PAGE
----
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Pin header

From Wikipedia, the free encyclopedia
1×6 pin header (one row)
1×6 female header (one row)

A pin header (or simply header) is a form of electrical connector. A male pin header consists of one or more rows of metal pins molded into a plastic base, often 2.54 mm (0.1 in) apart, though available in many spacings.[1] Male pin headers are cost-effective due to their simplicity. The female counterparts are sometimes known as female headers (also as pin sockets), though there are numerous naming variations of male and female connectors. Historically, headers have sometimes been called "Berg connectors"[2] or "DuPont" connectors, but headers are manufactured by many companies.[3]


Red jumper on a 1×4 pin header

Normally pin headers are through-hole devices (THD/THT), but surface-mount devices (SMD/SMT) exist too. In the SMD case, the solder side of the pins are bent on a 90-degree angle so as to be soldered to pads on the printed circuit board (PCB). On single row SMD headers the pins are bent alternating to one side or the other, on dual row SMD headers the pins are simply bent outwards. If pin headers are optional, the THD variant is often chosen for ease of manual assembly.

Headers can be either straight (vertical) or right-angle, the latter form is sometimes used to connect two PCBs together horizontally.[1] Most often, headers are available in one or two rows,[1] though three or more rows are available from some manufacturers. They are often sold as long strips (typically 36 / 40 / 50 pins) which can easily be cut apart to a required number of pins. Many pin lengths are available to minimize labor during PCB assembly.

Male pin headers are often associated with ribbon cable connectors.[4] When used alone, they can be recipients of jumpers, which have spacings of 2.54 mm (0.1 in) and 2.00 mm (0.079 in).[5]

Header types can be categorized by their pitch (uniform distance between pins measured from center to center). Some common header pitches are:[1]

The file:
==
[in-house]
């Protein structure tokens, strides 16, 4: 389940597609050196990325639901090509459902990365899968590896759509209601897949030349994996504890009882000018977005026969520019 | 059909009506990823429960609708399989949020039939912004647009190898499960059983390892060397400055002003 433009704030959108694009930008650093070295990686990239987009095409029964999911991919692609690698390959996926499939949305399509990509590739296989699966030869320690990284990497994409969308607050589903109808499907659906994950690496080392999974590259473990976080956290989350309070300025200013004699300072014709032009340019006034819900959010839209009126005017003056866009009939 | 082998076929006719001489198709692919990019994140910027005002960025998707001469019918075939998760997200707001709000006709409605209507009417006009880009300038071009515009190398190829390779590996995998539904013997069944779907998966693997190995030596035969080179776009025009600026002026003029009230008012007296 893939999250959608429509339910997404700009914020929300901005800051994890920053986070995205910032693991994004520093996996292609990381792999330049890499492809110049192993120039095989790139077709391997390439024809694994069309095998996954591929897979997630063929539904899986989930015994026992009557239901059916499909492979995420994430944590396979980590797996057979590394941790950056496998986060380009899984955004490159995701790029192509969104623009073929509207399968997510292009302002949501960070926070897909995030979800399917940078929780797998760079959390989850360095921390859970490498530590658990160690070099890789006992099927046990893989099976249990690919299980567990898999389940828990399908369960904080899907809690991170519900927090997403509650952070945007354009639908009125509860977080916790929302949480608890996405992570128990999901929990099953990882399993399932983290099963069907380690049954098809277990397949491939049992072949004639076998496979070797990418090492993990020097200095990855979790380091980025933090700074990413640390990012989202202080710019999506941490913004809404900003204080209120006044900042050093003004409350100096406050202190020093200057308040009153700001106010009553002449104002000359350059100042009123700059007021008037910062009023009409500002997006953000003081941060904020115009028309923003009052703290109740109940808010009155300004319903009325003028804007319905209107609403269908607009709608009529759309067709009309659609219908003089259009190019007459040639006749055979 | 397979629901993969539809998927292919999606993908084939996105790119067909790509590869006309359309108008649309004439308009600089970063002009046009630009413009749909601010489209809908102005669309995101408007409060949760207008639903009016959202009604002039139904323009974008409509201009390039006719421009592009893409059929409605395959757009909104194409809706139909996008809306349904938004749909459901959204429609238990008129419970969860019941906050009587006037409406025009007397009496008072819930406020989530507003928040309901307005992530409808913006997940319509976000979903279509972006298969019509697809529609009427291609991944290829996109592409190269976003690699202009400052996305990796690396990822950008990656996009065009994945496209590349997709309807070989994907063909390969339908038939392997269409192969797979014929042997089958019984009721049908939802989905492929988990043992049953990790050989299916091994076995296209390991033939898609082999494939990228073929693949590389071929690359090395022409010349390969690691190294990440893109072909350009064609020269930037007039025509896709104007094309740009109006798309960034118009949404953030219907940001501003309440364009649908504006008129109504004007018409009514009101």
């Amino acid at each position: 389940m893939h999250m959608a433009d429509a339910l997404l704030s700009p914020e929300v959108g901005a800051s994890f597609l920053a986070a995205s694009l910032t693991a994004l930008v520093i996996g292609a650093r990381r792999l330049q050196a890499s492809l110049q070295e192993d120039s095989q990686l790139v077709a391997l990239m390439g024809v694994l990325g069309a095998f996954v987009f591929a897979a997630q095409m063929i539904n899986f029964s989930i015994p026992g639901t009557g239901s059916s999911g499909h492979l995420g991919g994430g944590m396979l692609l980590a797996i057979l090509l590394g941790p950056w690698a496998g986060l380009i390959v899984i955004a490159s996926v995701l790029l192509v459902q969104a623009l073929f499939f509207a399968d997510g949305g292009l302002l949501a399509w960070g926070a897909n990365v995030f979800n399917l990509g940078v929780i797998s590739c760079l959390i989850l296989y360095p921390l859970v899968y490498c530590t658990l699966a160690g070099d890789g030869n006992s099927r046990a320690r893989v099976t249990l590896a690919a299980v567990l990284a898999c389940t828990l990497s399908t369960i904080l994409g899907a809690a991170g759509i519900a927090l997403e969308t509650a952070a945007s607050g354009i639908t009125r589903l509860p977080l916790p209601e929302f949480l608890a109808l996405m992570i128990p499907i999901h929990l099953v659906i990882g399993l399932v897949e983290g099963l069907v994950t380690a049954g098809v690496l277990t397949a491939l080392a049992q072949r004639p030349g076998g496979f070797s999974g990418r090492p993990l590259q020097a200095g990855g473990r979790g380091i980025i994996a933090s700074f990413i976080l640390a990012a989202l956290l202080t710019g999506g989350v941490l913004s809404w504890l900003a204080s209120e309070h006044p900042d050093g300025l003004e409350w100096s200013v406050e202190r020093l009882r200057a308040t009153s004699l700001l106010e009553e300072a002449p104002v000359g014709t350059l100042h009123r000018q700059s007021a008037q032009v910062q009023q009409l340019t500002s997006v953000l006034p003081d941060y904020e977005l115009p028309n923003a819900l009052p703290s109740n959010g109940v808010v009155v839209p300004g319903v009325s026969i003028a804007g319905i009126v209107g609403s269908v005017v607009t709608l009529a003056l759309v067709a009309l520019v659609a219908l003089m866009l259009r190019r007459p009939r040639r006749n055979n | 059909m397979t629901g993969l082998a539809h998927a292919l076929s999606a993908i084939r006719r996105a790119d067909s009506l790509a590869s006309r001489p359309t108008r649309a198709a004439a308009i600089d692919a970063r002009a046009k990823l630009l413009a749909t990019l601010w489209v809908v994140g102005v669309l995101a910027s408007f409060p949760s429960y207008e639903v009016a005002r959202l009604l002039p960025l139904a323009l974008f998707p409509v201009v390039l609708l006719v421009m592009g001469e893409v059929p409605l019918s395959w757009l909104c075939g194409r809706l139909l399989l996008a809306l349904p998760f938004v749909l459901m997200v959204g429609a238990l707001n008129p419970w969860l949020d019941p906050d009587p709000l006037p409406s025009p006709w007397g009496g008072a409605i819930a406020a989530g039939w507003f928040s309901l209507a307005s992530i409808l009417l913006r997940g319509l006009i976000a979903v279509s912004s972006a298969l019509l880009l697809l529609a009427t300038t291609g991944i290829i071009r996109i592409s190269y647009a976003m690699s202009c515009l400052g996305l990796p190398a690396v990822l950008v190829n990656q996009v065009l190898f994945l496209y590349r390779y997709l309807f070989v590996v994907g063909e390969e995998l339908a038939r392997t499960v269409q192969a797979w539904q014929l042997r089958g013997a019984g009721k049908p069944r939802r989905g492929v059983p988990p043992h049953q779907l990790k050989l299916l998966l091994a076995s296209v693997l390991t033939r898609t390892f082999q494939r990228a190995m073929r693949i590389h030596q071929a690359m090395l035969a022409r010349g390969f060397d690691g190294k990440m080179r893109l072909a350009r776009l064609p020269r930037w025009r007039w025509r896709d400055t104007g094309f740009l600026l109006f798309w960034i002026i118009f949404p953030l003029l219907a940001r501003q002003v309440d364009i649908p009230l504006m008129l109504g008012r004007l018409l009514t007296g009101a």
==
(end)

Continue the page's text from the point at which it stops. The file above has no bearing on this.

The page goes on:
• 5.08 mm (0.200 in)
  • 3.96 mm (0.156 in)
  • 2.54 mm (0.100 in) with 0.64 mm (0.025 in) square pins[6] or precision machined 0.50 mm (0.020 in) round pins[7]
  • 2.00 mm (0.079 in) with 0.50 mm (0.020 in) square pins[8]
  • 1.27 mm (0.050 in)
  • 1.00 mm (0.0394 in)

Shrouded or box header[edit]

2×13 shrouded header with notch key, a white triangle denotes pin 1

Pin headers with a plastic guide box around them are known as a shrouded header or box header (BH) and are normally used in combination with insulation-displacement connectors (IDC) for ribbon cables. A square notch (key) in the shroud prevents placing the connector (polarised by a "bump" on one side) the wrong way around.[4] Some are available without the square notch cutout.

Polarizer key[edit]

2×5 shrouded header with one pin missing for USB connector expansion from an ATX motherboard

Some systems polarize or key the pin header connection with something that fills and blocks one of the holes in the sockets.[9][10][11][12] One pin of the wrong pin header (or the correct pin header rotated in the wrong orientation) hits that obstruction and prevents an incorrect connection. The correct pin header has one or more pins in the header removed or clipped to indicate a key for correct orientation.

Pin numbering[edit]

In absence of a pin 1 designation on the header, if a designation is missing from the header, the PCB may have a marking indicating orientation (historically, the solder pad around the hole of pin 1 of a THD header is often square rather than round).

For multi-row pin headers, the pin number is more complex, because knowing the location of pin 1 doesn't automatically ensure how the remaining pins are numbered. Typically for headers attached to ribbon cables, the pins are numbered so they go linearly across the cable. Because of the way the connector attaches to the cable, this means in a two-row header, pins in one row have odd numbers and pins in the other row have even numbers.[13]

See also[edit]


  1. ^ a b c d "Header Term". interfacebus.com. Archived from the original on August 1, 2020.
  2. ^ Brearley, David (2015-10-02). "Breakthrough contact design spawned $500M+ connector company". www.connectortips.com. Retrieved 2021-01-30.
  3. ^ "Header Manufacturer List". interfacebus.com. Archived from the original on January 15, 2021.
  4. ^ a b "Shrouded Header Term". interfacebus.com. Archived from the original on 2021-01-15.
  5. ^ "Shunts and Jumpers". Samtec. Archived from the original on January 15, 2021.
  6. ^ TSW-series 2.54 mm Male Pin Header; Samtec.com
  7. ^ "Pitch 2.54_Pin Connectors_Products_Leyconn Electronics Co., ltd". www.leyconn.com. Retrieved 2021-01-30.
  8. ^ TMM-series 2.00 mm Male Pin Header; Samtec.com
  9. ^ ""Front panel Connections"". Archived from the original on 2016-05-19. Retrieved 2014-06-26.
  10. ^ "USB 3.0 Header to USB 2.0 Header pinout"
  11. ^ "Voided Header Pins and Blanked Socket Cavities"
  12. ^ Lee Penrod."How to Install Front USB by Connecting Front USB Ports to a Motherboard". Quote: "One pin is blocked so that it is impossible to install improperly."
  13. ^ 10 pin IDC male connector diagram and applications pinouts

External links[edit]